Who knows what the weather will actually bring but we do know that some of our rain events will come with a vengeance. It’s not that unusual for our area to get 8″ of rainfall during a storm and you know what havoc that can create on an unprotected hillside. Yes, folks, I’m talking major erosion of your precious land. Fortunately, October is a good time to do something about it.

Fall is the perfect time to plant in our area. The soil is still warm encouraging root growth and the weather is mild. Using the right plants on hillsides can help slow and spread runoff and prevent soil erosion. Mulch also protects soil from direct rain impact and slows runoff across bare soils. Covering the steepest slopes with jute netting through which plants may be installed is an added precaution.

There are many attractive plants that work well for erosion control. Often they need to adapt to shallow, poor soil and cope with less than ideal conditions all while putting down dense, strong roots. California natives are well suited to this job.

Common native shrubs include ceanothus and manzanita of all types. Calycanthus lives up to its OLYMPUS DIGITAL CAMERAcommon name Spicebush. Fragrant flowers appear in late spring and continue to bloom well into summer with a spicy fragrance similar to a wine cellar. The foliage is aromatic when crushed and changes from a spring green color to pale golden in autumn. Decorative woody fruits last into winter making this shrub attractive year round. It thrives with infrequent to moderate watering. Combine it with coffeeberry and deer grass in sunnier spots or with Douglas iris and giant chain fern in shaded spots below trees. These also have deep roots and control erosion.

Ribes sanguinem (red flowering currant) is another show stopper capable of controlling erosion. In the spring the long, flower clusters of this deciduous shrub will dominate your garden. There are many selections of this plant to choose from so if the huge white flowers appeal to you ‘White Icicle’ will be beautiful in your landscape. “Barrie Coate” and ‘King Edward VII’ have spectacular deep red flower clusters and ‘Spring Showers’ has 8″ long pink ones. Grow in full sun to partial shade. This California native requires little water once established and are a valuable nectar source for hummingbirds.

Some other good California native shrubs for erosion control are western redbud, mountain mahogany, western mock orange, lemonade berry, toyon, snowberry, matilija poppy and western elderberry. Ribes viburnifolium, creeping mahonia and snowberry, baccharis, ceanothus maritimus and Anchor Bay are good groundcover selections.

Smaller natives that put down deep roots are yarrow, coast aster, California fuchsia, wild grape, mimulus, buckwheat, wOLYMPUS DIGITAL CAMERAild rose, sage and salvia.

Bush poppy (dendromecon rigid) is another native found right here in our area and needs no irrigation at all once established. Beautiful bright yellow, poppy-like flowers cover the plant in spring. They can be propagated from cuttings taken in summer and are pest and disease free.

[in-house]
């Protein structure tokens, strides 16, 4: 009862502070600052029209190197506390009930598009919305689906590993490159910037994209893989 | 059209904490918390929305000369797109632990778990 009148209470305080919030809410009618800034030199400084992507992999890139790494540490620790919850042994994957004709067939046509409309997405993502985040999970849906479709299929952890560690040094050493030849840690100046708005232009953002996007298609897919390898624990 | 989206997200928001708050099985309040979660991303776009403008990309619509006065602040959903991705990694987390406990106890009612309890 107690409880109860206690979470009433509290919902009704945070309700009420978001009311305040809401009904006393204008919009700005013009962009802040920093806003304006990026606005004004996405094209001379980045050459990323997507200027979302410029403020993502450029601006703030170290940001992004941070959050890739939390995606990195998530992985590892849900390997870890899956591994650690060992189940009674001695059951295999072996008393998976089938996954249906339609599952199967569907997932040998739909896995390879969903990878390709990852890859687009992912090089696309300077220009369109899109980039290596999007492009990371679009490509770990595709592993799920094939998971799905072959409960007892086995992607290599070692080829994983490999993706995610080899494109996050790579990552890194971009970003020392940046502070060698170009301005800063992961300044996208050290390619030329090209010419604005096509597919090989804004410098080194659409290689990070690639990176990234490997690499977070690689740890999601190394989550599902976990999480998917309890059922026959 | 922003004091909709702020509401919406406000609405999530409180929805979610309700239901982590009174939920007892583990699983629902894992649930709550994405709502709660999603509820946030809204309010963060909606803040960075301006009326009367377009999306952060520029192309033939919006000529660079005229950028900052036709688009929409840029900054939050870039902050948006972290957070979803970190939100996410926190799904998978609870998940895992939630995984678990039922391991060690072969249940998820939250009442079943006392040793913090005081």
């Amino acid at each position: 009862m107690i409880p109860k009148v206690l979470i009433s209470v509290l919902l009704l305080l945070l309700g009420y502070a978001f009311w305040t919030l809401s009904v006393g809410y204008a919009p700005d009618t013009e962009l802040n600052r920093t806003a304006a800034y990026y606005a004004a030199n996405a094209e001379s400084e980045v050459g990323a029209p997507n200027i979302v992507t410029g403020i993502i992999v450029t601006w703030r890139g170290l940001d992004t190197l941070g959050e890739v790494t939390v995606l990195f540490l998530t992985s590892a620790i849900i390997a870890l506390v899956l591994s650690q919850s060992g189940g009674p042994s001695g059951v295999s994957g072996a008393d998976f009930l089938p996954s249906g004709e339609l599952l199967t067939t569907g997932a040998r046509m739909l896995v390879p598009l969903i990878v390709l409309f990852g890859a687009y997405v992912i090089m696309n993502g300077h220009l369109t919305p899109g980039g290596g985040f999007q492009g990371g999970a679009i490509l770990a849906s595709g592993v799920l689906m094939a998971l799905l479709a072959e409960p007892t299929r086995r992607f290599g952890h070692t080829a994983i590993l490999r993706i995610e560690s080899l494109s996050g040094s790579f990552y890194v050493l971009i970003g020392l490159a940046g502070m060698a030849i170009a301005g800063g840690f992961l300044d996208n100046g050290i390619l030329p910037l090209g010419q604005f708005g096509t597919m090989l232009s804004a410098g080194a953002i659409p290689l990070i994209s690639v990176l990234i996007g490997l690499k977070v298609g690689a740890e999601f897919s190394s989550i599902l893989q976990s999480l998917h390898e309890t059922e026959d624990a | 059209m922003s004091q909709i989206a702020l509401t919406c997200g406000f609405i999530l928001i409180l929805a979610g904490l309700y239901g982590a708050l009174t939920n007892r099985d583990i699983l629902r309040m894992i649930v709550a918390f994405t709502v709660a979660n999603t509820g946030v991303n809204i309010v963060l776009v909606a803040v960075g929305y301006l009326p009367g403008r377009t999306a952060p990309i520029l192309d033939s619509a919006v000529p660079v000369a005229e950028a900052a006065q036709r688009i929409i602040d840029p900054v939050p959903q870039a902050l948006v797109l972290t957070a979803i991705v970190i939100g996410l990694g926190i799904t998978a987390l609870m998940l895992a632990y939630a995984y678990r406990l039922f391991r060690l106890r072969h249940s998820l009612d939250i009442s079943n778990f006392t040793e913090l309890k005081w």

Remember when setting plants on a steep slope to arrange them in staggered rows. Make an individual terrace for each plant and create a basin or low spot behind each one ( not around the stem ) to catch water. Set the crowns of the plants high so they won’t become saturated and rot after watering and make sure mulch does   not build up around the stem.

California Native Plants for Erosion Control

ribes_sanguineum_King_EdwardVII.1024Getting caught out in the rain last month was a timely reminder that the rainy season will soon be upon us.The Farmer’s Almanac predicts our “winter will be much rainier and cooler than normal”. Weather bloggers online posting an impressive number of charts and figures predict “a general dry trend”. NOAA says we have an equal chance of precipitation totals going either way.

My favorite predictor, the Sandhill crane, started its annual migration to the San Joaquin Valley several weeks earlier this year. Over the years, the timing of the migration has been a good predictor of both wet and dry winters. This year the early migration predicts an early winter with plenty of rain and snow.

Who knows what the weather will actually bring but we do know that some of our rain events will come with a vengeance. It’s not that unusual for our area to get 8″ of rainfall during a storm and you know what havoc that can create on an unprotected hillside. Yes, folks, I’m talking major erosion of your precious land. Fortunately, October is a good time to do something about it.

Fall is the perfect time to plant in our area. The soil is still warm encouraging root growth and the weather is mild. Using the right plants on hillsides can help slow and spread runoff and prevent soil erosion. Mulch also protects soil from direct rain impact and slows runoff across bare soils. Covering the steepest slopes with jute netting through which plants may be installed is an added precaution.

There are many attractive plants that work well for erosion control. Often they need to adapt to shallow, poor soil and cope with less than ideal conditions all while putting down dense, strong roots. California natives are well suited to this job.